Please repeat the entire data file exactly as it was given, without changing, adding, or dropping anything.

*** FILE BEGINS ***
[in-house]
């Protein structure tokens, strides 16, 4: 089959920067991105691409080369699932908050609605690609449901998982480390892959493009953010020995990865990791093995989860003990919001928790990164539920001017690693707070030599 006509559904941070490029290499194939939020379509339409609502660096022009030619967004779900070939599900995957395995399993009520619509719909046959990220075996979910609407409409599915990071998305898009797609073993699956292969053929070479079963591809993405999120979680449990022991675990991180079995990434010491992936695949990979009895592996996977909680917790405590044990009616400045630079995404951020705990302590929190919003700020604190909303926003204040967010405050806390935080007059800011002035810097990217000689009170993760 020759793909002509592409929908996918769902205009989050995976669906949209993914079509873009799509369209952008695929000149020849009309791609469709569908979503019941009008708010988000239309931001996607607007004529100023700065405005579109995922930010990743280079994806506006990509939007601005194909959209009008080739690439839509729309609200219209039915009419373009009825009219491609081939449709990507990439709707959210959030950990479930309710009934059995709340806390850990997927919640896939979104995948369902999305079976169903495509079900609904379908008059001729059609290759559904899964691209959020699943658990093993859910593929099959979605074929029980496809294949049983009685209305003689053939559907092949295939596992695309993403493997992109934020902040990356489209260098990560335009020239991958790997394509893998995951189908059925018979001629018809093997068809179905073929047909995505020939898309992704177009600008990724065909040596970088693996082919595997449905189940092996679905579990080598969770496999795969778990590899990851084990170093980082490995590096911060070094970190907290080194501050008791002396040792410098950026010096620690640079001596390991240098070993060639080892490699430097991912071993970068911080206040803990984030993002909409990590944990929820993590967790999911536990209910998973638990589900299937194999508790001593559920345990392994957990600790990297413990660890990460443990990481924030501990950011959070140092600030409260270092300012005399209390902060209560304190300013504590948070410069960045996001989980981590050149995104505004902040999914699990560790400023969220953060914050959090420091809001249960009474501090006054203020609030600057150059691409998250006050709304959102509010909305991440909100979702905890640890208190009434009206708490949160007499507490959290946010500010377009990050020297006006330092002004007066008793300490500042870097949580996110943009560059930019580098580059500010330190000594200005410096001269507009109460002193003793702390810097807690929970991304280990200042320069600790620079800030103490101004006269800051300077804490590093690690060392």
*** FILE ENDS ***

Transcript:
[in-house]
């Protein structure tokens, strides 16, 4: 089959920067991105691409080369699932908050609605690609449901998982480390892959493009953010020995990865990791093995989860003990919001928790990164539920001017690693707070030599 006509559904941070490029290499194939939020379509339409609502660096022009030619967004779900070939599900995957395995399993009520619509719909046959990220075996979910609407409409599915990071998305898009797609073993699956292969053929070479079963591809993405999120979680449990022991675990991180079995990434010491992936695949990979009895592996996977909680917790405590044990009616400045630079995404951020705990302590929190919003700020604190909303926003204040967010405050806390935080007059800011002035810097990217000689009170993760 020759793909002509592409929908996918769902205009989050995976669906949209993914079509873009799509369209952008695929000149020849009309791609469709569908979503019941009008708010988000239309931001996607607007004529100023700065405005579109995922930010990743280079994806506006990509939007601005194909959209009008080739690439839509729309609200219209039915009419373009009825009219491609081939449709990507990439709707959210959030950990479930309710009934059995709340806390850990997927919640896939979104995948369902999305079976169903495509079900609904379908008059001729059609290759559904899964691209959020699943658990093993859910593929099959979605074929029980496809294949049983009685209305003689053939559907092949295939596992695309993403493997992109934020902040990356489209260098990560335009020239991958790997394509893998995951189908059925018979001629018809093997068809179905073929047909995505020939898309992704177009600008990724065909040596970088693996082919595997449905189940092996679905579990080598969770496999795969778990590899990851084990170093980082490995590096911060070094970190907290080194501050008791002396040792410098950026010096620690640079001596390991240098070993060639080892490699430097991912071993970068911080206040803990984030993002909409990590944990929820993590967790999911536990209910998973638990589900299937194999508790001593559920345990392994957990600790990297413990660890990460443990990481924030501990950011959070140092600030409260270092300012005399209390902060209560304190300013504590948070410069960045996001989980981590050149995104505004902040999914699990560790400023969220953060914050959090420091809001249960009474501090006054203020609030600057150059691409998250006050709304959102509010909305991440909100979702905890640890208190009434009206708490949160007499507490959290946010500010377009990050020297006006330092002004007066008793300490500042870097949580996110943009560059930019580098580059500010330190000594200005410096001269507009109460002193003793702390810097807690929970991304280990200042320069600790620079800030103490101004006269800051300077804490590093690690060392």